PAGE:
Koreeda's film never feels gimmicky; he uses the situation to examine both nature and nurture while dealing with ties that simply can't be broken. "Like Father, Like Son" ponders the meaning of family.
Always gentle, always composed, the films of Hirokazu Kore-eda also register quiet devastation, often within the family. The stirring -- the earthquake, even -- usually happens beneath the surface of calm.
There are times when the script seems just too schematic - as if Kore-eda has decided that we should all sit still while he lays out the nature versus nurture debate. Then the small truths which enrich each scene take over.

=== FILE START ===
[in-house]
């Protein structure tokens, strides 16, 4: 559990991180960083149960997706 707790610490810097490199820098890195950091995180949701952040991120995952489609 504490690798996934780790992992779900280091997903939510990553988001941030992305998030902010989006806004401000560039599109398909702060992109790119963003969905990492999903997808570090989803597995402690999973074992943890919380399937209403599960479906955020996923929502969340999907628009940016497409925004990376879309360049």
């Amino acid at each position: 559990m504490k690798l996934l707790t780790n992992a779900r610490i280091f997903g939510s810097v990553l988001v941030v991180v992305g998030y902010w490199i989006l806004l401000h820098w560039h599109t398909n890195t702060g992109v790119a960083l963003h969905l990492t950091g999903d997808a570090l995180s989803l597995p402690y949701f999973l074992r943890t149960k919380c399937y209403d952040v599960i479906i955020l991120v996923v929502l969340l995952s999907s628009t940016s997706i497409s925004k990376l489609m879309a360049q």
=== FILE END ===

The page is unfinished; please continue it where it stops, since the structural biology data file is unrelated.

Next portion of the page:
A moving drama about parenthood from Japanese filmmaker Hirokazu Kore-eda.
February 13, 2014
Globe and Mail
If you've seen any of Koreeda's previous films, and especially the wrenching children-alone saga Nobody Knows, it won't surprise you to learn that the observation of children in Like Father, Like Son is unfailingly acute ...